Mark caught me serving broken XHTML. I wish my browser had done me that favor.
Creativity is allowing yourself to make mistakes. Art is knowing which ones to keep.
In a comment on my Postel’s Law post, Mark Pilgrim quite correctly chastises me for serving broken content. This, he goes on to point out in a second comment, makes me a bozo and an incompetent fool, at least by Tim Bray’s metric.
What happened was this: even though each essay is carefully checked for well-formedness and even validity, that checking doesn’t resolve the server-side includes. One of those includes I create by hand. Last time I edited it, I carelessly wrote it in HTML instead of XHTML and got an empty tag wrong. (Another include had some bogus namespace declarations in it, but that’s not a well-formedness problem.)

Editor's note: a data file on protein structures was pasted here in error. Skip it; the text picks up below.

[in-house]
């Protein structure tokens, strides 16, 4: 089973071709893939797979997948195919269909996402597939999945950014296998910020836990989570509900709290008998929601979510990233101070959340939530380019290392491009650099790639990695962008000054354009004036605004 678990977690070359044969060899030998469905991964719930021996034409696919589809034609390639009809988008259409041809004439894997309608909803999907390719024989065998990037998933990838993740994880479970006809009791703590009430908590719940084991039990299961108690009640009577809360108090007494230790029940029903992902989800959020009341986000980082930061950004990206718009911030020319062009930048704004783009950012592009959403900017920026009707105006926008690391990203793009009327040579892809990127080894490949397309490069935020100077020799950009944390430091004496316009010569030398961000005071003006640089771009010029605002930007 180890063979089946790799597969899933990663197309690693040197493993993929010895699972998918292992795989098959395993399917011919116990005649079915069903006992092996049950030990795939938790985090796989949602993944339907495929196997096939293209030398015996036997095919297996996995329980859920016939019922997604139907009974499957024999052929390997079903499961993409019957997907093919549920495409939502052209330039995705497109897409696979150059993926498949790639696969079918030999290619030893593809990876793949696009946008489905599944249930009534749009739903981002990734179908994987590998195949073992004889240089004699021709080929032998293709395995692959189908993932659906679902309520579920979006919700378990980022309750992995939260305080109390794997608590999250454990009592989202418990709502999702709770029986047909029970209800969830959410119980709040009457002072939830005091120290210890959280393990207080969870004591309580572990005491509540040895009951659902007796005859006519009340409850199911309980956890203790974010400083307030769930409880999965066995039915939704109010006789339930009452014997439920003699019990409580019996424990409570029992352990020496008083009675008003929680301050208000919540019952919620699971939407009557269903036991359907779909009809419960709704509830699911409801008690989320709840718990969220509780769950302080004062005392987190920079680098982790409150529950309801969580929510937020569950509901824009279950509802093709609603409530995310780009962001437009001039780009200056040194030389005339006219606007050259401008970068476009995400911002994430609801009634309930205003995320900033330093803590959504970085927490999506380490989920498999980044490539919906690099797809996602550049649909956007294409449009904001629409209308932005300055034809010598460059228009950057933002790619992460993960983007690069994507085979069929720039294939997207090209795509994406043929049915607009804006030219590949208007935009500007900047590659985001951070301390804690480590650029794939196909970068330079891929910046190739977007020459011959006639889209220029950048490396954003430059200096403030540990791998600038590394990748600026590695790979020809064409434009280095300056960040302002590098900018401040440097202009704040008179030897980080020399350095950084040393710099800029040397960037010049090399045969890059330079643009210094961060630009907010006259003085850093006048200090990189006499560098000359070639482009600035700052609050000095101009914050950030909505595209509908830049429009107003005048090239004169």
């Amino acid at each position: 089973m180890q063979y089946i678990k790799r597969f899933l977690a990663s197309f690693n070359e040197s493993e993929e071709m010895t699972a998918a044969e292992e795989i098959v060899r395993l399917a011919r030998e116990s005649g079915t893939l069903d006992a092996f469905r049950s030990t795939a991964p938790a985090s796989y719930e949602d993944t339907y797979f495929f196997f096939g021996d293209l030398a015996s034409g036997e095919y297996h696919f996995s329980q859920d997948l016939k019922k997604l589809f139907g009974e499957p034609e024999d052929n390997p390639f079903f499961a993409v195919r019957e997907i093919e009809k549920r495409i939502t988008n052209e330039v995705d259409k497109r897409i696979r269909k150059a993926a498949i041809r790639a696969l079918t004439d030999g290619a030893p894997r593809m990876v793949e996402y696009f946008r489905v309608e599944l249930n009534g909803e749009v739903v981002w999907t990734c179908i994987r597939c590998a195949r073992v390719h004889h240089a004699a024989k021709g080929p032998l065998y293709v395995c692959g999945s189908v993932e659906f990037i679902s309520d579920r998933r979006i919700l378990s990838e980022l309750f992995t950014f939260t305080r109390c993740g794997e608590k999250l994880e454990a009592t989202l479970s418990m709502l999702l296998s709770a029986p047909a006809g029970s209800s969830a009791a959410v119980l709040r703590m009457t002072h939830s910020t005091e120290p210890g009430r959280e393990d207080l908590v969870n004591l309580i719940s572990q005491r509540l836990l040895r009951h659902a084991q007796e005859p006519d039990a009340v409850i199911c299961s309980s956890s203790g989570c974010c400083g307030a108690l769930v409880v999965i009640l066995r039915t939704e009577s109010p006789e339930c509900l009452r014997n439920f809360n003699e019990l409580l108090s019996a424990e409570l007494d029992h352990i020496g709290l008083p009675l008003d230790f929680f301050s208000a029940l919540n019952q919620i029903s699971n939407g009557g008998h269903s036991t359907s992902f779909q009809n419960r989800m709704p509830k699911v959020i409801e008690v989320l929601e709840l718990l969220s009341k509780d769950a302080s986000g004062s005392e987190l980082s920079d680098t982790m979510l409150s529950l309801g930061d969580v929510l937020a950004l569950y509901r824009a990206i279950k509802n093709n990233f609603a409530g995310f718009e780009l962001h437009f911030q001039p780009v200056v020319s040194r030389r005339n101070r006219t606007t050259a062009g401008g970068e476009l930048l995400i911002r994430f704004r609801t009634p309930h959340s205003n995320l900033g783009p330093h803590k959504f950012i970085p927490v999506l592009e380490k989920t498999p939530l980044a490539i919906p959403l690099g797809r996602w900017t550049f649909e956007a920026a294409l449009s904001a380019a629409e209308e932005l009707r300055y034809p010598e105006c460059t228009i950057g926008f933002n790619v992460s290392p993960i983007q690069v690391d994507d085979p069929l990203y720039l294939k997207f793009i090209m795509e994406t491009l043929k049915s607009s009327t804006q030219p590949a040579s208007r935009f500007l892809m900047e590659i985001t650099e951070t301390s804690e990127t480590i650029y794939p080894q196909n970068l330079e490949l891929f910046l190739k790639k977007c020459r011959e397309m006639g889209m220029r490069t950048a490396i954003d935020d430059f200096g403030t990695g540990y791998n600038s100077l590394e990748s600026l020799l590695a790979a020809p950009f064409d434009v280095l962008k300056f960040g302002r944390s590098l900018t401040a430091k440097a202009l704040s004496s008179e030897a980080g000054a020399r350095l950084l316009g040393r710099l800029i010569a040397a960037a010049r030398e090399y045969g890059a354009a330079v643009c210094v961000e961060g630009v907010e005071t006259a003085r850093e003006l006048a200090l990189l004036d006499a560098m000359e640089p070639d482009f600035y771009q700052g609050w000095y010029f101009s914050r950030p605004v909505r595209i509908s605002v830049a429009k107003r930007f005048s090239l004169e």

Now, Mark was able to read the essay despite my error because his browser ignored the error. Mark calls this lucky. I dunno. I think there are two ways of looking at it:
Browser good. The browser is applying heuristics to recover from XML well-formedness errors, thus allowing users to read the content. Reading the content is what’s important and the browser successfully renders it.
Browser bad. The browser is applying heuristics to recover from XML well-formedness errors, thus masking problems that only a bozo or an incompetent fool would be unable or unwilling to fix. This sets the expectation that applications should recover from XML well-formedness errors. That would be wrong, not least of all because it introduces the possibility of much subtler and more serious problems later on, as one application’s set of heuristics differ from another’s.
I infer that Mark subscribes the former view. I subscribe to the latter. And I’m quite willing to play by the rules. The fact that browsers render broken content is a bug. Had they rejected the content as they should, it’s unlikely that my carelessness would ever have been seen by the public. At the very least, that would have saved me some embarrassment.